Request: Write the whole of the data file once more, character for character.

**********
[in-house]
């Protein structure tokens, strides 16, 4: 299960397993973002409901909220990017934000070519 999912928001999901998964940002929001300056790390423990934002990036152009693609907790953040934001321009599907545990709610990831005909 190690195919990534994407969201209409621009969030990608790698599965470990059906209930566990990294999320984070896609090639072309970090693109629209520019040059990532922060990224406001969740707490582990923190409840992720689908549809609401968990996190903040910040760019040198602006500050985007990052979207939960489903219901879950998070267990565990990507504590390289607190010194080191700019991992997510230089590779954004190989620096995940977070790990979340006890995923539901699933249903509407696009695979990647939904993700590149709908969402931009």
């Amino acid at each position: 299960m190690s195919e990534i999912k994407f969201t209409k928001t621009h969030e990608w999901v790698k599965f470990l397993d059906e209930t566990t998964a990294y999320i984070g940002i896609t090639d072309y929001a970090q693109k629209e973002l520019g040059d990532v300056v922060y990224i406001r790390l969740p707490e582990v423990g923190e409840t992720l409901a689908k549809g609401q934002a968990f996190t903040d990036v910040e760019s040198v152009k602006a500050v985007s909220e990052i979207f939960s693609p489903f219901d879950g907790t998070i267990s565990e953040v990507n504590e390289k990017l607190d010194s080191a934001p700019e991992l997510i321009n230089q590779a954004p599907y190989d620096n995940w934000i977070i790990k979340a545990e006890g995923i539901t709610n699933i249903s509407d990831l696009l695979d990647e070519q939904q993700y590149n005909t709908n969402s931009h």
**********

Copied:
[in-house]
């Protein structure tokens, strides 16, 4: 299960397993973002409901909220990017934000070519 999912928001999901998964940002929001300056790390423990934002990036152009693609907790953040934001321009599907545990709610990831005909 190690195919990534994407969201209409621009969030990608790698599965470990059906209930566990990294999320984070896609090639072309970090693109629209520019040059990532922060990224406001969740707490582990923190409840992720689908549809609401968990996190903040910040760019040198602006500050985007990052979207939960489903219901879950998070267990565990990507504590390289607190010194080191700019991992997510230089590779954004190989620096995940977070790990979340006890995923539901699933249903509407696009695979990647939904993700590149709908969402931009």
């Amino acid at each position: 299960m190690s195919e990534i999912k994407f969201t209409k928001t621009h969030e990608w999901v790698k599965f470990l397993d059906e209930t566990t998964a990294y999320i984070g940002i896609t090639d072309y929001a970090q693109k629209e973002l520019g040059d990532v300056v922060y990224i406001r790390l969740p707490e582990v423990g923190e409840t992720l409901a689908k549809g609401q934002a968990f996190t903040d990036v910040e760019s040198v152009k602006a500050v985007s909220e990052i979207f939960s693609p489903f219901d879950g907790t998070i267990s565990e953040v990507n504590e390289k990017l607190d010194s080191a934001p700019e991992l997510i321009n230089q590779a954004p599907y190989d620096n995940w934000i977070i790990k979340a545990e006890g995923i539901t709610n699933i249903s509407d990831l696009l695979d990647e070519q939904q993700y590149n005909t709908n969402s931009h």